Share this article:
Bookmark and Share

Thank You Letter Checklist

Every piece of communication between you and the hiring manager or recruiter is an opportunity to sell yourself and give you an edge over the other candidates. Did you know that less than 10% of applicants follow-up interviews with thank you letters? Seize this opportunity and stand out from everyone else.

If you are going to go to the trouble of sending a thank you letter, then do it correctly. To help you, follow this checklist:

Send it within 24 hours of the interview.

Send a thank you letter to everyone that has helped you in getting the interview including anyone who referred you to a job, interviewed you, written letters of reference, provided general help. You never know when you might run into these people again. You should also send a thank you even to people who rejected you for a job. No matter the outcome, always leave someone with a favorable impression.

Recap your strengths. A thank you is another form of marketing yourself. Reinforce what you were stressing in the interview.

Tie up any loose ends. If something was left unresolved or unanswered, this is a great opportunity to address these issues.

Personalize each letter. If you were interviewed by multiple people send them all a different letter tailored to what you discussed with them. You might not know who is making the final hiring decision.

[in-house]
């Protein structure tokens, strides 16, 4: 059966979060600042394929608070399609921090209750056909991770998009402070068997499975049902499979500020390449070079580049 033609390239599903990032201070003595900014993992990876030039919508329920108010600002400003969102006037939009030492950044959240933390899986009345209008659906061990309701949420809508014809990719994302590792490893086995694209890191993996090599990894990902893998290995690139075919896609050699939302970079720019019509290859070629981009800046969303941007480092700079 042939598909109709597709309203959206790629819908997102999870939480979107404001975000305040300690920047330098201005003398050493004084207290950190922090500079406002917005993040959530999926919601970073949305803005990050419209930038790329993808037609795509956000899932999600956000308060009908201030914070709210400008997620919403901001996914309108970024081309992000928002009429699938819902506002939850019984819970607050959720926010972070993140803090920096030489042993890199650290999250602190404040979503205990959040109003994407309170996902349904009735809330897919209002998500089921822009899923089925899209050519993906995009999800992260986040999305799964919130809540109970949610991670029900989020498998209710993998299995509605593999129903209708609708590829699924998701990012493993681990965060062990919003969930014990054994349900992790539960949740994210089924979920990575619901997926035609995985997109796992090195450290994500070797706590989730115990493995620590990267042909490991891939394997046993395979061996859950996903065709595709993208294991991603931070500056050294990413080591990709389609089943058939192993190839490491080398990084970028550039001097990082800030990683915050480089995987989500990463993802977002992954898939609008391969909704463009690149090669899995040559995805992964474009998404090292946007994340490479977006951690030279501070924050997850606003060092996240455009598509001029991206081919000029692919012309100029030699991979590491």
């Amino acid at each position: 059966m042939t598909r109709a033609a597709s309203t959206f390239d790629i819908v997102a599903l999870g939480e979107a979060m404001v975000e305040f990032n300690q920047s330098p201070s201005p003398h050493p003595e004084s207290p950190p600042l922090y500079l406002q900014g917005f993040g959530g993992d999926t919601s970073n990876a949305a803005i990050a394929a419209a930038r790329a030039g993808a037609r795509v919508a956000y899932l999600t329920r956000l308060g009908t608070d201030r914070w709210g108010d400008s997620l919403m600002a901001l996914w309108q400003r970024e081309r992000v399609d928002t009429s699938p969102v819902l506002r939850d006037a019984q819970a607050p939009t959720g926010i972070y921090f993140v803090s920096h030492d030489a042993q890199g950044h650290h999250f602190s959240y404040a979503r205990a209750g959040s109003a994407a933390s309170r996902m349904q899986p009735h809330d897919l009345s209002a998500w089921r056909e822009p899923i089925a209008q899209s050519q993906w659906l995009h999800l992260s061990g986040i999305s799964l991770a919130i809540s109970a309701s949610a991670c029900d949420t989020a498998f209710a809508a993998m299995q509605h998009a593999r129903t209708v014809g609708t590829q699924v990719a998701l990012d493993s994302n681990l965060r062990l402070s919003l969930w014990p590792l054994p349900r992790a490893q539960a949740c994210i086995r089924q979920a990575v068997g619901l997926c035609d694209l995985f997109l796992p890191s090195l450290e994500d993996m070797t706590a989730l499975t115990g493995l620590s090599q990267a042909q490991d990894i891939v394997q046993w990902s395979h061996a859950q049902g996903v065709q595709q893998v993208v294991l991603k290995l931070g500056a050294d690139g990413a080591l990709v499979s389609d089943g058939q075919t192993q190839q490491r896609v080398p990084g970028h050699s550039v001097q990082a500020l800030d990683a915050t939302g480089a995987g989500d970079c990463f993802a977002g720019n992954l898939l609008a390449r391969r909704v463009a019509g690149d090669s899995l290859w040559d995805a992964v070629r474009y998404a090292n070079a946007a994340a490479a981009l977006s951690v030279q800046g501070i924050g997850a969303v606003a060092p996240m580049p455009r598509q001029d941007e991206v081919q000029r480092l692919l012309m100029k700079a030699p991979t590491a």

Try and find two or three points that will distinguish yourself from the other interviewees. Highlight something you discussed to jog their memory. They may have interviewed several people for the same job.

Your letter should appear professional and typed in the standard business-style format. There are circumstances though where a handwritten note might be in order. For example, if someone went to some lengths to get you the interview, a handwritten letter would be appropriate.

If you are going to email the thank you letter, make sure it fits with the company's culture. Keep the email in a business format and the appropriate language. While an email is less formal, you still want to keep it professional. When making your decision on whether to send your thank you letter via regular mail or email, remember that a hard copy letter will usually be kept in a file, while an email may just be deleted.

Check, re-check and then check again for spelling and grammar mistakes. Errors of this kind are inexcusable and reflect poorly on you.

Keep copies of all your correspondence.